Fallon and Tisdale share spoken word with community


Karlene Deng

Junior Shelby Tisdale (left) and senior Ryley Fallon (right) were awarded national medals for their original pieces.

Cameron Thomas, Managing Editor

Packed from corner to corner, sonnets and iambic pentameter filled the coffee-scented Columbus cafe, Three Sisters’ Pie Company. There aligned poets from all across the country, ready to recite original pieces one-by-one. However, heads turned and eyebrows raised for the first two poets: MSMS students Ryley Fallon and Shelby Tisdale.

On Friday, Sept. 6, two MSMS students spoke at the Tennessee Williams Poetry Tribute. Though this is an annual event, it is the first year that they held a writing competition for high school students. Fallon (senior) and Tisdale (junior) won the competition.

“They wanted to get more students involved in it. A good way to get young people here was to host a writing competition for them,” said C.T. Salazar, the two-time host of the event. “This event is about respecting the past, but we also have to make a spotlight for the future.The high school students mesh well because they’re just as good of writers.”

This event is about respecting the past, but we also have to make a spotlight for the future.”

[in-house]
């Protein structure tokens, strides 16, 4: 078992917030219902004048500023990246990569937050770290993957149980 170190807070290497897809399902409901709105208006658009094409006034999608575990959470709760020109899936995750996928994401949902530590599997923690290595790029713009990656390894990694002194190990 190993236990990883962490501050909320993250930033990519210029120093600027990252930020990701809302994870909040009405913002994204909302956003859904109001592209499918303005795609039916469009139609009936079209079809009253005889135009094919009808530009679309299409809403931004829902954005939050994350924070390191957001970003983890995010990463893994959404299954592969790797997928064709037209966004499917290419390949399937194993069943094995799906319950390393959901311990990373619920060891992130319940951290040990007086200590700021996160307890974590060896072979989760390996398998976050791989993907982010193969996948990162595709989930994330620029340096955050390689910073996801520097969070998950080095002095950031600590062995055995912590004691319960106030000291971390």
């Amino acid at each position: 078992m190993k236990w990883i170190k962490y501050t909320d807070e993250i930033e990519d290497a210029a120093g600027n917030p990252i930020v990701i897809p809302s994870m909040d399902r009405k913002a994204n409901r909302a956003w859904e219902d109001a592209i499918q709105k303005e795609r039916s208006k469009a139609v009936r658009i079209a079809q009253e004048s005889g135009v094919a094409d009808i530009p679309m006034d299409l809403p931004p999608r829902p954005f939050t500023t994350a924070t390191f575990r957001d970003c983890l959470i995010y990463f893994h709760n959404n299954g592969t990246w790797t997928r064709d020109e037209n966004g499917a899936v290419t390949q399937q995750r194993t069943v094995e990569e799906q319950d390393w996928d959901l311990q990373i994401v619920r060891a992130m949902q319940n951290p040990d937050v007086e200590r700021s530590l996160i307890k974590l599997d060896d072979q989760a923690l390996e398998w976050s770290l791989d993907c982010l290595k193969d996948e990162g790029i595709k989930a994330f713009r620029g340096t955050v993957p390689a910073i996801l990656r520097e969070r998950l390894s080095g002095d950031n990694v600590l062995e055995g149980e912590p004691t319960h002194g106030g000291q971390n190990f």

— C.T. Salazar

“Because Shelby and I presented before the professional poets, we had the ignorant bliss of not knowing what to expect,” Fallon said. “To my surprise, reading my poetry felt very natural.”

Regardless of them not knowing what to expect, other poets such as Thomas Richardson, The Vision’s advisor, thought that they “set the tone.”

“Their work was great and caused the audience to be dialed in from the beginning,” Richardson said. “Even though the rest of us do this all of the time, it is still a tough act to follow when a student comes in with such well-developed work.”

Both Fallon and Tisdale are in the MSMS Creative Writing class. Tisdale’s poem was originally a class assignment: writing a poem about looking out of a window. However, she added her own flair by making that a car window while riding through her home town.

It is about coming from her “suburban home in Pearl” and the ride to Jackson. She describes the contrast she sees between things “so refined in Pearl and kind of crumbled infrastructure in the city.”

“I use poetry as an expressive outlet to try and get my thoughts out on paper,” Tisdale said. “When I’m writing something down, I am actually formulating it in a way where it can’t be said through literal language.”

Fallon’s poem “Speech Leapin’” was about the growing up in an environment surrounded by people with Southern accents and how they were distorted by her mother, a native northerner.

“In a more general sense, it is a tribute to the effort my mother has put in to learn the ways of the South while still remaining true to herself,” Fallon said.

Fallon has always had a passion for writing. She explains it as her way to convey the “certain beauty to life that isn’t captured in the way we speak in our day to day life.”

“Coming to MSMS was the best choice for developing my skills as a writer,” she said. “Mrs. Richardson’s creative writing class helped me find my voice.”

Fallon and Tisdale plan to continue spreading their passion for writing with others.